The first English-language production from Oldboy director Park Chan-wook, Stoker fits Mansell’s sensibility. A modern-day gothic thriller brimming with Hitchcockian suspense, it stars Mia Wasikowska as India, a troubled girl on the brink of womanhood who is thrown into turmoil when her father dies.Mansell joined Stoker late in the production cycle. “They’d had another composer, which didn’t work out,” says Mansell. “But I really liked the film, and I knew what it needed from me. Most of the films I tend to work on, when I think back, there seems to be a central character whose headspace I have to try to inhabit. In Black Swan, Nina became more and more unhinged, so that takes the music to another place. The thing about India, she’s got this almost detached sense of fascination. There doesn’t seem to be a malicious streak there; she’s like a kid pulling wings off flies.”
Mansell’s score meshes with the film’s ambitious sound design: the clack of a distant metronome, the thunderous crunch of shell as India rolls a hard-boiled egg in circles across a dinner table. “It’s the most elegant-sounding film I’ve worked on,” he says. “And that’s not something I’ve ever thought of my music being.” In one of the film’s most compelling scenes, India and her uncle Charlie play together at the piano, a composition specially written for the film by Philip Glass. “It’s the love scene in the movie, really. He’s the world’s greatest composer, and it’s a fantastic piece of work. That’s the sort of sensibility I’m always trying to find.” Ultimately, he says, you seek out people who inspire you: “If you’re a footballer, you want to be the worst player on the team. Because if you play with greater footballers, they drag you up. That’s how I feel. If I’m the smartest person in the room, we’re fucked, you know?”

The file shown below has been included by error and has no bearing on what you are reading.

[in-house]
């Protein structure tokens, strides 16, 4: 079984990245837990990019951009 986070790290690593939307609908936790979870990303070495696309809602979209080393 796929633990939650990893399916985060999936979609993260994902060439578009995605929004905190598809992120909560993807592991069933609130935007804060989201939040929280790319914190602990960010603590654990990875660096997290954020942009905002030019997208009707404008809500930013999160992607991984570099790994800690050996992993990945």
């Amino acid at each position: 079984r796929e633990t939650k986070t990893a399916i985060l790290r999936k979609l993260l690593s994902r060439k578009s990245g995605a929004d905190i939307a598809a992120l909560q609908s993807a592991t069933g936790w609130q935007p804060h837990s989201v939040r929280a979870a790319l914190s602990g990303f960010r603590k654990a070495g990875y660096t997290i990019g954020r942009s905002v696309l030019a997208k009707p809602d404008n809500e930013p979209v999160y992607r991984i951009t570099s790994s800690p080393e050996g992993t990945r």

Mansell originally found modest fame back in the 1980s as co-frontman in Stourbridge band Pop Will Eat Itself. PWEI were poster boys of “Grebo”, a short-lived West Midlands movement known for its big shorts, big beats and big guitars. Their songs – the likes of Beaver Patrol and Can U Dig It (not the same as The Mock Turtles) – won no prizes for elegance, but the Poppies’ first US tour did see Mansell forge a friendship with Trent Reznor of industrial rockers Nine Inch Nails, who signed them to his label, Nothing Records.
After the Poppies disintegrated in 1996, the two kept in touch. “I’d met Darren by then, and I was working on Pi,” he says. “But I was having a real hard time; I was a bit of a mess, to be honest. Trent had a studio in New Orleans, and he said, ‘Why don’t you come down, spend some time here and clear your head?’ He gave me my first Mac, my first Pro Tools set up, and introduced me to [Apple audio software] Logic, which I still use now. Basically, he took me under his wing. And I stayed for three years.”
At the time, Mansell was developing a fascination for a certain sort of expansive, instrumental post-rock: “Both Mogwai and Godspeed You! Black Emperor really had an influence on me. There was almost this sense that post-rock and film scoring were almost becoming interchangeable This kind of challenge is important for Mansell, who found that scoring films opened a new musical world compared to the one he occupied as the singer with Pop Will Eat Itself. As part of the group, he found there was almost an obligation to pay attention to musical moments that seem faddish when looked at almost twenty years later.
“This is what I prefer about my job now to my job in the band,” he says. “The world I live in now, musically, allows me to not react so strongly to a particular trend or a moment. There’s a broader palette that I can not only pull from, but which also feels relevant to what I’m trying to do.”